ATHENS — Georgia’s defense made remarkable strides in its first season under coordinator Jeremy Pruitt. The Bulldogs ranked fourth in the country with a turnover margin of plus-16 and finished fifth in the SEC in scoring defense. His unit posted two shutouts and held Top 25 teams Missouri and Auburn to a combined seven points.
Despite the fact he lost five starters from that unit, Pruitt expects his defense to be better this season.
“We lost somewhere in the neighborhood of 10 or 12 players, but we added 31. So we feel like there’s a difference in the talent level,” Pruitt said. “We lost some really good football players but we’ve added some depth and we’re excited that.”
In addition to the infusion of talent, Pruitt has now been in place as Georgia’s defensive chief for 19 months. That extra year under the belt has made a big difference for Pruitt and his pupils.
“This time last year, the freshmen were getting here the first day and our older guys didn’t really understand what we were trying to get accomplished exactly either,” Pruitt said. “But they learned it and that helped create a standard around here and it’s kind of followed through with the guys are coming back (this year). Our older guys have done a really good job this summer teaching the younger guys.
“I’ve sat in meetings here the last few days and we’re really a lot further ahead than we were this time last year.”
There was some doubt among the veterans a year ago. Not anymore. They believe in his concepts.
“He’s done that and so much more,” senior outside linebacker Jordan Jenkins said. “He’s developed us a lot as young men, on the field and off the field. He’s really helped me a lot with coverages and other things I’ve had trouble with in the past. He’s knows how to find how a player needs to be coached and finds ways to best implement him.”
There are still a lot of issues to address. The Bulldogs lost a pair of tackling machines to the NFL in inside linebackers Amarlo Herrera and Ramik Wilson, who combined for more than 400 tackles the last two seasons. They’re also having to replace the entire starting defensive front.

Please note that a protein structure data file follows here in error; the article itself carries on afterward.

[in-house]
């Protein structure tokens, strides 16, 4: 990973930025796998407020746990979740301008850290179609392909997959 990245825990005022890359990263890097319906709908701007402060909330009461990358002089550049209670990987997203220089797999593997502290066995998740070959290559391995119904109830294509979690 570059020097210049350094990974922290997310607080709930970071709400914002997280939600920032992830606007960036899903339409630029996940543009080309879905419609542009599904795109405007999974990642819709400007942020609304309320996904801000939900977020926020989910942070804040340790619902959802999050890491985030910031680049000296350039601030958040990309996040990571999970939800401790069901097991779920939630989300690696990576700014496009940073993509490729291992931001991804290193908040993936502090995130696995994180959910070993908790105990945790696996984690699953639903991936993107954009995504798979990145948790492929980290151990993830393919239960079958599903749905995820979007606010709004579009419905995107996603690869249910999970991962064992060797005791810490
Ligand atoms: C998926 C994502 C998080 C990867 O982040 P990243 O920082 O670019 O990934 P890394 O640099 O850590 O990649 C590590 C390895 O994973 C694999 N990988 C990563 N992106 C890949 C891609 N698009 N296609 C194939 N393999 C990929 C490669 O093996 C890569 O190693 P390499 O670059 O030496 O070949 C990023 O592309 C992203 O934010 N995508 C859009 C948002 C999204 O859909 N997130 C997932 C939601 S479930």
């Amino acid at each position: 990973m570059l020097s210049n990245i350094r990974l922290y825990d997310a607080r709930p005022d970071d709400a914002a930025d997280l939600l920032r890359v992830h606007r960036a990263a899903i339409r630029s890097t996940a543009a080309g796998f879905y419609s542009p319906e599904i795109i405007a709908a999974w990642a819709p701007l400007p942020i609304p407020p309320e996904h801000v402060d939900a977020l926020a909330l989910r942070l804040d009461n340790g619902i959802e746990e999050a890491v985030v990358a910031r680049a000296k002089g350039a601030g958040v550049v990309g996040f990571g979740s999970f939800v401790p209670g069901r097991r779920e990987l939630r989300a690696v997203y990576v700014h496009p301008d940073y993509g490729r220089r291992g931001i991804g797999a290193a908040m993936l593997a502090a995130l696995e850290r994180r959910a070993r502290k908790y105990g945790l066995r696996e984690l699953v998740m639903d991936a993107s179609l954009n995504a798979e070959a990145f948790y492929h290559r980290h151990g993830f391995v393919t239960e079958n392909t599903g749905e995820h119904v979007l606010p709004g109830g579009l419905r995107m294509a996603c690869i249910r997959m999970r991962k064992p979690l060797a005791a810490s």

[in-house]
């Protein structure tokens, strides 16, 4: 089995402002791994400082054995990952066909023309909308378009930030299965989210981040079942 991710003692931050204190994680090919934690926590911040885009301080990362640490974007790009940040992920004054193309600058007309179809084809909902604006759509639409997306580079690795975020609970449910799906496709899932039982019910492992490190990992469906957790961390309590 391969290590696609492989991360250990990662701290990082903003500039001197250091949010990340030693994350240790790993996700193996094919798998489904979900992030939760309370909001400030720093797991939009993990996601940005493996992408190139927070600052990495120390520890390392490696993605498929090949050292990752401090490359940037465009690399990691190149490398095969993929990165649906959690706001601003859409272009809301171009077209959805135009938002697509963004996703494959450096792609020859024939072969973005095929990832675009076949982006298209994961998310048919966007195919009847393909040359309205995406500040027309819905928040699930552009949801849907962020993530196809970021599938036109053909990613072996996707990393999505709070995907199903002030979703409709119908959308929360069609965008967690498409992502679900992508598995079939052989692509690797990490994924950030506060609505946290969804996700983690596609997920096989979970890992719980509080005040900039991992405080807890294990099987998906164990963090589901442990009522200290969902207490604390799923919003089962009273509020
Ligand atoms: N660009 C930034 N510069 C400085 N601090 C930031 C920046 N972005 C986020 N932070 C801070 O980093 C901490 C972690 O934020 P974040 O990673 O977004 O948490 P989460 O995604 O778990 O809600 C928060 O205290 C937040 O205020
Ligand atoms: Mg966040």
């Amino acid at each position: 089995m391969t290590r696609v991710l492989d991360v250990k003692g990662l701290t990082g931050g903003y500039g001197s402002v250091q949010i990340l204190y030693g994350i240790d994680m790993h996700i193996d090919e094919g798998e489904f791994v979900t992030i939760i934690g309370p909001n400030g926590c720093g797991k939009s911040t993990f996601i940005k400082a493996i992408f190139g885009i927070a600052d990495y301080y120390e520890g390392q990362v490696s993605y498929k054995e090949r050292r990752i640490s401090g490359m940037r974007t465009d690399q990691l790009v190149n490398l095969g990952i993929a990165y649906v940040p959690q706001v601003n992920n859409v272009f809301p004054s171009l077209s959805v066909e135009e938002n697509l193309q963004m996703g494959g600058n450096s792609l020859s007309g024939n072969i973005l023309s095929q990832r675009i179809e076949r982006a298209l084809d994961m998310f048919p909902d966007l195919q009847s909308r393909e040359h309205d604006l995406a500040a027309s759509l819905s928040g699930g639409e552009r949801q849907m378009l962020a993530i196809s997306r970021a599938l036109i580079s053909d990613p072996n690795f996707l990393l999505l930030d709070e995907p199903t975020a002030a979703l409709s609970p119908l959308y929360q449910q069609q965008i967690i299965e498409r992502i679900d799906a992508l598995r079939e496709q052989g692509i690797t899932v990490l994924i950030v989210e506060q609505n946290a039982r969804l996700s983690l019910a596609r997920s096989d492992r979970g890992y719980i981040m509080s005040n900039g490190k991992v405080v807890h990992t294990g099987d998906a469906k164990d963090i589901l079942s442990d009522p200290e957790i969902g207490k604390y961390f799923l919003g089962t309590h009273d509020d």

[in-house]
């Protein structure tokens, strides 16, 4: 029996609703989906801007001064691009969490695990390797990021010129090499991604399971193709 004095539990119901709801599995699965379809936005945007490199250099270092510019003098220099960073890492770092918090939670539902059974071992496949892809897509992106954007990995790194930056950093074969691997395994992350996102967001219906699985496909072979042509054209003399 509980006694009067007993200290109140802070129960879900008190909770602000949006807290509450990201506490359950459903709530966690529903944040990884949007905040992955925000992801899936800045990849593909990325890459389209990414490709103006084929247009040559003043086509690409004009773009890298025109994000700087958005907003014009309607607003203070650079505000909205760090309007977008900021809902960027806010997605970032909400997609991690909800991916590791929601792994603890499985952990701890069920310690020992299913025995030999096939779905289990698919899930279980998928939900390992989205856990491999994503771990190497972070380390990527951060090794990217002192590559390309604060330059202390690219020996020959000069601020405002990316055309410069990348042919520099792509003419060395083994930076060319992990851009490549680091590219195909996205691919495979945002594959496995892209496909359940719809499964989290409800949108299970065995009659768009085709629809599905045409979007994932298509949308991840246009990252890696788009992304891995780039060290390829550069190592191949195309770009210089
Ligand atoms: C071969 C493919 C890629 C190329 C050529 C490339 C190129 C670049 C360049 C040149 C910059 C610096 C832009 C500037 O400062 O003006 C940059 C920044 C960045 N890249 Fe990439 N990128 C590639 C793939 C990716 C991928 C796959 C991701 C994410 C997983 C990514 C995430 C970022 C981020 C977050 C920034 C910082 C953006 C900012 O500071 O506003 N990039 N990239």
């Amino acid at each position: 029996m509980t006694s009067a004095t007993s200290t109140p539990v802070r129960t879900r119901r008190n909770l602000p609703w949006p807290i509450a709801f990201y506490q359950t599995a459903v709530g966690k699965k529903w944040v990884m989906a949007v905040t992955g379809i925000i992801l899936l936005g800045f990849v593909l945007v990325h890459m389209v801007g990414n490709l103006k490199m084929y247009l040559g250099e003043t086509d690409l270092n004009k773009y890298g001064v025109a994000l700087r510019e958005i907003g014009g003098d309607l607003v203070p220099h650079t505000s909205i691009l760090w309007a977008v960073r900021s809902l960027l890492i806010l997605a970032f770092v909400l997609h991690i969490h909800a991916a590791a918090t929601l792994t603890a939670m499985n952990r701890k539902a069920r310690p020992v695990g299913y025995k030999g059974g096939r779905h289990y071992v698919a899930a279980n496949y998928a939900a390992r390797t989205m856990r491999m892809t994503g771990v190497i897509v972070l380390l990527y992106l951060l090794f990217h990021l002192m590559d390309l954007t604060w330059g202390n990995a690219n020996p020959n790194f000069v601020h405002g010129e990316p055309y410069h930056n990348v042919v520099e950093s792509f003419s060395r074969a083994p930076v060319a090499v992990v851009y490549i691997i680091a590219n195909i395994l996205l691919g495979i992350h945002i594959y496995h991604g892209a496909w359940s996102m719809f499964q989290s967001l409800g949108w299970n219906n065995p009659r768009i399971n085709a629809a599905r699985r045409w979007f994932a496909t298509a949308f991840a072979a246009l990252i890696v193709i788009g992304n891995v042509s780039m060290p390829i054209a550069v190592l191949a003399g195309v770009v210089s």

Right now the replacements on the line will have to come from a group that includes four seniors, a sophomore, a redshirt freshmen and six true freshmen.
Many of those freshmen came highly recommended, however, including the nation’s top-ranked prospect in defensive tackle Trent Thompson and four-star ends Michael Barnett and Jonathan Ledbetter. Each was in the two-deep rotation of Tuesday’s first practice.
“It’s a hard place to play as a freshman, but we’re going to rely on some of those guys,” Pruitt said. “The thing about it is, the guys we’ve got coming back don’t have a whole lot of experience. So it’s going to be open competition, it’s going to be good competition and I think it will make everybody better.”
Clearly there’s a lot of buzz about Thompson. At 6-4, 313 pounds, he looks physically ready to compete in the SEC. But Pruitt is determined to beat back the hype.
“What we don’t want to do with anybody in this class is create unrealistic expectations,” Pruitt said. “I just want those guys to do their best every day. As a fan base, when you start recruiting a lot of really good football players, you put these expectations out there, and the reality is, there’s not a lot of true freshmen than play anywhere across the league. Every year a few teams have two or three; we’ll have two or three this year. Probably if you’re playing with a whole lot of true freshmen you’re probably not very good.”
That said, he admits that Thompson can probably do it.
“Every year somewhere across the country somebody’s ranked the No. 1 player,” he said. “But, you know, it probably don’t matter when we go ought to practice this afternoon or we play the first game. I don’t think when they flip the coin they’re going to ask him what he was ranked last year.
“So, he’s kind of one of those guys. We’ve talked to him about it and we’ve prepped him about it. What we want him to do is get better every day. Focus on that.”
Meanwhile, Pruitt said he’ll focus on making sure his defense plays more consistently. He doesn’t want to have more aberrations like the 418-yard rushing debacle against Florida or the 38-point outburst by South Carolina.
“We’re going to focus on consistency, on doing it over and over again,” Pruitt said. “There were some times last year that we played the way we want to play. But there were times in the year we were kind of like a roller coaster. We’ve got to fix this. We want to focus on us. It’s about us and I think we understand that. It’s the way you practice and prepare every day and that’s our goal coming out of this camp.”